67.  Holgrave shows daguerreotype of Judge Jaffrey Pyncheon to Phoebe--she thinks it is the Colonel, Colonel Pyncheon... augury

68. Clifford's womanly face! + 78 79 82

69. the poison of Maule's well... do not drink/do not look!!!!

86/87: shape shifting judge pyncheon!!!!

88/89: Colonel/Judge both have misogyny issues... misogyny and male violence...

87 GABLES as treaty on Aesthetics/Beauty and the Ugly/Grotesque... poor Hepzibah!

110: Maule's Well as mirror!



Thursday, March 19, 2015

17 Things to Know about Chuck Palahniuk (PaulaNick) and Fight Club

17. Class is one of the key issues at play in Palahniuk's fictions
See page 215/16 of the Norton paperback Afterword, p. 166

16. If you read Freud's work carefully, you won't be surprised to learn that he lurks here and there in the foundation of Fight Club
See p214 of the Afterword and 140 and 134

15. Fight Club began as an experiment, a literary experiment born of cinema (in particular, the work of director/writer Orson Welles)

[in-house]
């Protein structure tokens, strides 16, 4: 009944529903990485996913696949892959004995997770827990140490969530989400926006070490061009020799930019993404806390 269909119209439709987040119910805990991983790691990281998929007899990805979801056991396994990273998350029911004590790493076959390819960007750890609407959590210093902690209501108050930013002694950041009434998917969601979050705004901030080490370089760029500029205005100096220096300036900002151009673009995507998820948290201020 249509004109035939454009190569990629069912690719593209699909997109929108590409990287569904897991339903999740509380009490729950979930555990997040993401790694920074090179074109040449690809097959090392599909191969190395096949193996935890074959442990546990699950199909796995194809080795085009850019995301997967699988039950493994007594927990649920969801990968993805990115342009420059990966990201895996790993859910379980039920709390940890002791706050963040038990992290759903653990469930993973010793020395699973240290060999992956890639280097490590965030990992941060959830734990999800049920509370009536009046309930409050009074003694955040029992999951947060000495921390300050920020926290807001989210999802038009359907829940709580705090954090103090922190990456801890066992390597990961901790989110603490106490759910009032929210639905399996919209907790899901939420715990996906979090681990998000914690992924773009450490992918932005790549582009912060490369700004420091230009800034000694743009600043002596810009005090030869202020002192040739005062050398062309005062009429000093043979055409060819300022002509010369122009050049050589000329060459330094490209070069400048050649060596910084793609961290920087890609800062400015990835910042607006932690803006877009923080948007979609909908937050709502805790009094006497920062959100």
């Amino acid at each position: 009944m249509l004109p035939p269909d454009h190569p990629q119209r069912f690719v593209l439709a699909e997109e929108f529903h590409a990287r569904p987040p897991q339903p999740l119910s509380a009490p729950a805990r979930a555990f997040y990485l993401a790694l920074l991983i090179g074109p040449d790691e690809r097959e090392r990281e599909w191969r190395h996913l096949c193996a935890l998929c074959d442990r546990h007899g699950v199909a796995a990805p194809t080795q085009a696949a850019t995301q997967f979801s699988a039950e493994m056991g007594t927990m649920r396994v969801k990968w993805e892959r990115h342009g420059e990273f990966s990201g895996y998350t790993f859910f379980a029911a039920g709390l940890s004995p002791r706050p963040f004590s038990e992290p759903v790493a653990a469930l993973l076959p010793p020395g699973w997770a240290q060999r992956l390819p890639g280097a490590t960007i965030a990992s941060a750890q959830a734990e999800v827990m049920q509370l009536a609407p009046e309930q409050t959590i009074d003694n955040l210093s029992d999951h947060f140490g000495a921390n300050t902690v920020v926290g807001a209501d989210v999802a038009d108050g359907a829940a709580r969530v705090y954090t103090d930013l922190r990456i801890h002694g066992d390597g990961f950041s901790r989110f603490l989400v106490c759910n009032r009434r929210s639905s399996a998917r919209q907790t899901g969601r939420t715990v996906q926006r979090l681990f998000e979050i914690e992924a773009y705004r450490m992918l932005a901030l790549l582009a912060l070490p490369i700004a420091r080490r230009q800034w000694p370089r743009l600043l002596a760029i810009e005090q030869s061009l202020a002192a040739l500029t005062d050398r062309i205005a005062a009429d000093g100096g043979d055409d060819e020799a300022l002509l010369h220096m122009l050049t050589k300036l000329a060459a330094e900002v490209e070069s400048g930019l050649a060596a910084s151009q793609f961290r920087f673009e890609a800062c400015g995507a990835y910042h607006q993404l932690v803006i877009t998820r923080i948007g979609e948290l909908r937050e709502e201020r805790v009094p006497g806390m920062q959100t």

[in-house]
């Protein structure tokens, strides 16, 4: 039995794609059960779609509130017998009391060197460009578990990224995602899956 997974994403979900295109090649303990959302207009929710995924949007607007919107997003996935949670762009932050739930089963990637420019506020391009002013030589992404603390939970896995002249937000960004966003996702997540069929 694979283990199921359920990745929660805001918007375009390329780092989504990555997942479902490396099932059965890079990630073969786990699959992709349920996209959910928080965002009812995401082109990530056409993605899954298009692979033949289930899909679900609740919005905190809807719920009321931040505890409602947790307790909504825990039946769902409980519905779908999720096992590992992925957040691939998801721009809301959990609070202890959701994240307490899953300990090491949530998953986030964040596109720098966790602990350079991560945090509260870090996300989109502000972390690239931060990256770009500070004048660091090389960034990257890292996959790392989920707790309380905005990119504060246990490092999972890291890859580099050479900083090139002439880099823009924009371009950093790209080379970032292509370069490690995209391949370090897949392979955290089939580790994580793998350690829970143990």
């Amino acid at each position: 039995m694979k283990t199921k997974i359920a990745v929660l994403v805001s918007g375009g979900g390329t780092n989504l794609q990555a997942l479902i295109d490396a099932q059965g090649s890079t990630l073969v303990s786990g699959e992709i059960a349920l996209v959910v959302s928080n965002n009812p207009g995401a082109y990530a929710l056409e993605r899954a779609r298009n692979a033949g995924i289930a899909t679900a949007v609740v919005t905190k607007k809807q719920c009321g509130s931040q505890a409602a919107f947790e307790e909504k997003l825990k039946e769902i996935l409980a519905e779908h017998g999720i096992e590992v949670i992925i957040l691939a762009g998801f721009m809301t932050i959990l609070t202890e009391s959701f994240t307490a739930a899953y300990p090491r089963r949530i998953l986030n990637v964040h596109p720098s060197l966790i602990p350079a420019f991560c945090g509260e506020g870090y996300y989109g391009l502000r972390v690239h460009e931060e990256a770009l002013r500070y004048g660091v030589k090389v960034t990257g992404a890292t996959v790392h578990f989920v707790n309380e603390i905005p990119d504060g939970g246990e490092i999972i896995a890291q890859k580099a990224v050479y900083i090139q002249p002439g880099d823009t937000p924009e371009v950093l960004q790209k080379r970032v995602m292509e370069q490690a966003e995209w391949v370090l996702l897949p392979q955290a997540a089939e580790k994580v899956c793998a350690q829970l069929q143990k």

14. One of the secrets of Fight Club is that it is a novelistic recreation/rendering/version of Percy Bysshe Shelley's Ozymandias 
p. 201, Fight Club, 159

13. Fight Club is a love letter to Thanatos, the Greek daemon/personification of Death

See the death scene of Robert Paulson, Big Bob p. 177

12. Palahniuk is fascinated by the waking dream state--hallucination, fugue, and disassociative personality disorders/ schizophrenia

11. The Raymond Hessel chapter is an inspiring allegory for sophomore undergraduates everywhere!
p152 "Human sacrifices"  euphemism!

10. It pays dividends to consider the politics of Fight Club--ultimately is PROJECT MAYHEM fascist, libertariany, anarchist, or it it better thought of as a violent form of collective existentialism
pp. 149-150

9. YOU ARE NOT YOUR NAME--Fight Club is a meditation on identity and alienation.
p. 143

8. Fight Club believes that Corporate America is weaving a mind-killing womb for narcotized, product saturated, non-citizen, non-sentient consumers
p. 137, 38  and 121 and 110-11

7.Anarchy emerges as a sub-theme of Fight Club.
p. 124

6. Palahniuk develops Masks as a key motif of Fight Club.
p. 118

5. Palahniuk is a master of black humor, of arch satire and comedy
p. 106 (on pathological sexuality)

4. Fight Club is an edgy meditation on auto-eroticism and narcissism